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Tips & Techniques > Throw wood-spool thread away ? Not here !

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Posted by: Elphaba
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About Elphaba
OK USA
Member since: 1/9/06
Reviews written: 5
Sewing skills:Intermediate
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Posted on: 1/9/06 11:34 PM
Review Rating: Helpful by 1 people   Very Helpful by 6 people   
I know it's conventional wisdom - if thread is so ancient, it's on a wooden spool, it's probably too deteriorated to use. And I'm sure that's correct to toss it in many circumstances...

But I found lots of uses for this 'useless' thread. I got a vintage sewing basket loaded with equally old thread for $3. at a yard sale, and I really enjoyed the 'look' of it. I actually got complements about my 'vintage display' on my thread rack. Fact of the matter was, I fully intended to use it, but it did look nice there.

Since I was a novice sewist, I figured if the thread was strong enough to make a bobbin without breaking, then it wouldn't be a problem if I used it on my early efforts. When I hemmed rags for practice, I used the wood-spool stuff. When I tried a new project in dollar-a-yard fabric, I again used the old thread. New techniques often got worked up and experimented on in thread older than my parents. And it worked up fabulously ! Many times, the sheen and appearance of the old stuff was a bonus, because it worked better than the brand-new thread, too.

So, while I'm sure there's lots of reasons *not* to use old thread, it may be worth a shot to try it out before throwing it out ! All else fails, the wood spools sure are pretty, empty or full - and our son steals 'em as soon as they empty for his various car and train playsets !

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6 Comments
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Sweetsong said...
Just keep the thread for the novelty of having it on a wooden spool...they are rather rare. Even if you just use it in a shadow box to decorate your sewing room. :)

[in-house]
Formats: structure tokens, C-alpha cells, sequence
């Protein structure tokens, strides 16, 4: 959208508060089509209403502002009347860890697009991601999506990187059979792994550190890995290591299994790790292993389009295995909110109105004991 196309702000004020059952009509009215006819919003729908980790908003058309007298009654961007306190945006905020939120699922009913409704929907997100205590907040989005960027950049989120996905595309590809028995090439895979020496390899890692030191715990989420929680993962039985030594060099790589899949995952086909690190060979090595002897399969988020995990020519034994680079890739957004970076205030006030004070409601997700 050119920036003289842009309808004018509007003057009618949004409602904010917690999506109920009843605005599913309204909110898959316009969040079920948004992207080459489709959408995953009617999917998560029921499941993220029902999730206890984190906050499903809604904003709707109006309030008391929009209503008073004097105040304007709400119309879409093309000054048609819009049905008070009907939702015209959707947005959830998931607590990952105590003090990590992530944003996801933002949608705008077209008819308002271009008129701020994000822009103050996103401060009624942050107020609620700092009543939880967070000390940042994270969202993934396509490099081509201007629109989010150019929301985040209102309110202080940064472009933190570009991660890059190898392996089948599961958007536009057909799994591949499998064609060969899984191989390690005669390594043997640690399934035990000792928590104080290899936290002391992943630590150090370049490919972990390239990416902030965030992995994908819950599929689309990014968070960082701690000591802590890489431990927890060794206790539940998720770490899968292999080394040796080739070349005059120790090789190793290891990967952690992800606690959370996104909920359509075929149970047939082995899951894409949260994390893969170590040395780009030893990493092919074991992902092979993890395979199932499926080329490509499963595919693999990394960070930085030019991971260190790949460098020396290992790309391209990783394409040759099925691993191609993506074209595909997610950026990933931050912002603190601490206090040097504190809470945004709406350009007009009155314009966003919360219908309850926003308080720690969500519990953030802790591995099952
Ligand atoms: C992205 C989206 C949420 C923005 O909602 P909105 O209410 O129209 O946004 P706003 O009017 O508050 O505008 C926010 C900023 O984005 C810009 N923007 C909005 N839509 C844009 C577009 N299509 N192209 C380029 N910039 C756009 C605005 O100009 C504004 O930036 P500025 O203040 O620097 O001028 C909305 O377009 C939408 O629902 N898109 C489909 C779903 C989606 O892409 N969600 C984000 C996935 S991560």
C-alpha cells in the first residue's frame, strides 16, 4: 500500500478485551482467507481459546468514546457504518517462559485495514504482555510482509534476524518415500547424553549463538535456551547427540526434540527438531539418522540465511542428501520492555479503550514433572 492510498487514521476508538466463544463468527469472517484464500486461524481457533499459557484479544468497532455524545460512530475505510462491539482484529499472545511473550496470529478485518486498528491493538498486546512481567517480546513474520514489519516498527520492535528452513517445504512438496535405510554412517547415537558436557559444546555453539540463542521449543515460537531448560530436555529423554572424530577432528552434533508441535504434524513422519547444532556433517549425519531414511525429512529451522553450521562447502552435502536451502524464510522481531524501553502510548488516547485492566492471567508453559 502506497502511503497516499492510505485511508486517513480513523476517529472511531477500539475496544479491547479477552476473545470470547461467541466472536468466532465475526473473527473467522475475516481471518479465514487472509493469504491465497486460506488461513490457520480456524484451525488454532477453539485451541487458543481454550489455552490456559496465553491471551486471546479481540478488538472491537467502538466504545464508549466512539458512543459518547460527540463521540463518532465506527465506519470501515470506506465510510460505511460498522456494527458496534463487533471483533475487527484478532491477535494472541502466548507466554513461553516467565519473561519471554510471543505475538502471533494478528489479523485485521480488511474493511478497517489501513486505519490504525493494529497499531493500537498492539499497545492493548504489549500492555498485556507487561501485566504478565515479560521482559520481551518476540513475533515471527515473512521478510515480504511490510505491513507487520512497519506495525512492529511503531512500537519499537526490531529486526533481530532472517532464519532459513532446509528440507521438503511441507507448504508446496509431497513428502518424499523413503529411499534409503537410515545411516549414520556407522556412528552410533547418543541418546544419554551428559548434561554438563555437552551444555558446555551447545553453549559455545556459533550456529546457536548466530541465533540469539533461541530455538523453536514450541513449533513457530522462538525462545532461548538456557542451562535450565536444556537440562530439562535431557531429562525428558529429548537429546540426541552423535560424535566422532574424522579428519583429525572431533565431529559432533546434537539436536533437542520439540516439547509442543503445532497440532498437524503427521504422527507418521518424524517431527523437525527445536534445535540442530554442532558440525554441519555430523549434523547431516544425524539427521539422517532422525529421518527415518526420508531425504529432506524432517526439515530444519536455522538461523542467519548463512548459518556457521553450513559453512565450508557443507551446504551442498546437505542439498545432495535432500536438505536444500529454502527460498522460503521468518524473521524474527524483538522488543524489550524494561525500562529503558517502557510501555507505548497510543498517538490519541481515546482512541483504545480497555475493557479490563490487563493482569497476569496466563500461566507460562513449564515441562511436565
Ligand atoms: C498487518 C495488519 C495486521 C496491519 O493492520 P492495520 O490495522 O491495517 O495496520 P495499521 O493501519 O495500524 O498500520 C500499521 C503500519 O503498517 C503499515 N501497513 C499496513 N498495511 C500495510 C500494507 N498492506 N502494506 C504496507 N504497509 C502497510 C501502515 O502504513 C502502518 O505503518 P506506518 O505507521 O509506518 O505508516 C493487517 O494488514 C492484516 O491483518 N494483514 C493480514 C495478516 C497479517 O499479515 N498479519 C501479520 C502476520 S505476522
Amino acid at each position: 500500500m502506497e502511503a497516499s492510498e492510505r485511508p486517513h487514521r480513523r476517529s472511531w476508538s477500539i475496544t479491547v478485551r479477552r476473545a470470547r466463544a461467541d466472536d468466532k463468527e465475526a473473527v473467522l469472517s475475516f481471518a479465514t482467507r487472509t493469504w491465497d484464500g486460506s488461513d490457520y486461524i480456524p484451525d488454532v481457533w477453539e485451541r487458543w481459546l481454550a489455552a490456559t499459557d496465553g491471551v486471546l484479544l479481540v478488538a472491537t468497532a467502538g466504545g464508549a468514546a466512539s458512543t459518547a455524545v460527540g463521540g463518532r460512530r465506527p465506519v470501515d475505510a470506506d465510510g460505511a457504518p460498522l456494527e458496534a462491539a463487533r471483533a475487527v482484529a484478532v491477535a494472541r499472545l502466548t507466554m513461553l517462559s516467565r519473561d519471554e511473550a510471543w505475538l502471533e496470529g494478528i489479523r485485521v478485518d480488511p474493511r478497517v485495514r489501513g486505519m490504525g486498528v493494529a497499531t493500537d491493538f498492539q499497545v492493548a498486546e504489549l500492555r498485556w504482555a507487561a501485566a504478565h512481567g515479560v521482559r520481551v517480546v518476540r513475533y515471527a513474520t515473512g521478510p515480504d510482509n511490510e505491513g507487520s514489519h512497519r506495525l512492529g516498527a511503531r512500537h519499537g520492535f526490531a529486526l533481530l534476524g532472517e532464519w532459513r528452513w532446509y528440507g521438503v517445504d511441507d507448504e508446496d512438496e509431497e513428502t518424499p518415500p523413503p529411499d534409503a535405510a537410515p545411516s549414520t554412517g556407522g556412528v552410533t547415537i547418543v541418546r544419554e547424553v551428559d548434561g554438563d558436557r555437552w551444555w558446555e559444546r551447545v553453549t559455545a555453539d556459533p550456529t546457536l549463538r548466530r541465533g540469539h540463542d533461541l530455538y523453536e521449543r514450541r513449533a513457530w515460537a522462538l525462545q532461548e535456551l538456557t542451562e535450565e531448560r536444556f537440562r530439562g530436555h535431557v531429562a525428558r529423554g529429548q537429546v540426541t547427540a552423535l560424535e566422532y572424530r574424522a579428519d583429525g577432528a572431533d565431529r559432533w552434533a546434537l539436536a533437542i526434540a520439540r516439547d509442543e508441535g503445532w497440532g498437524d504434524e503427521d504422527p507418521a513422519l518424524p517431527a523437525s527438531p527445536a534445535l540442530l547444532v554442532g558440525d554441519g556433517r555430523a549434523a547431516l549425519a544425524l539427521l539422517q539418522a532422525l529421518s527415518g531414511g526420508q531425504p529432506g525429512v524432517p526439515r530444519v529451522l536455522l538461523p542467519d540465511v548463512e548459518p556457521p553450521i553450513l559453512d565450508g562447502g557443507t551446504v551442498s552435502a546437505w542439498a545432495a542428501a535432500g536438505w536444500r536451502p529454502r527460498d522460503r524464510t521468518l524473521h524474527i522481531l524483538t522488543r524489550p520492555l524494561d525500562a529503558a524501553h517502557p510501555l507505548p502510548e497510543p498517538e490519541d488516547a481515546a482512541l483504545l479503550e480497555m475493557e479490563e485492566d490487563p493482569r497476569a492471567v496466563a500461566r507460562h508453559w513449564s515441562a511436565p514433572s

1/10/06 6:57 PM
Londa Rohlfing said...
I can't say if this works for sure or not, because I haven't had real old spools to try it, but (I think it was from Gale Grigg Hazen - a trustworthy authority) that I learned that old cotton thread is just brittle because it is dehydrated. To cure: stick spools into water - submerge the entire spool and let absorb water. Then, put in the refrigerator. (Kinda of like when you make pie dough - you give it time to 'hydrate' in the refrigerator before rolling it out.) This should make it good as new. Or so I was taught. Try it and let us know! If it doesn't break while using - any more than any cotton thread would - test and compare against a new spool of like weight cotton thread - I would say that it HAS worked.
1/11/06 1:47 AM
xela said...
Whenever I have the opportunity I snap up the old wooden spools because now everything is on plastic or paper. Put them all in a large glass bowl in the middle of a table for a colorful accent. They're just fun!
1/11/06 9:50 AM
MarilynB said...
I have dozens of old wooden spools which I have in glass jars as decoration in my sewing room. Problem is that I remember the garment I made with many of them.
1/11/06 2:46 PM
nana9 said...
I use old wooden spools of thread all the time and I have not had any trouble with it I find that the new threads break more often.
11/29/06 0:12 AM
Niecytoo said...
I hoard my wooden spools with thread still on them in a Mason jar lamp in my sewing room. I saved them from my grandmothers' left overs and love the way they look.
6/11/07 5:17 PM
 
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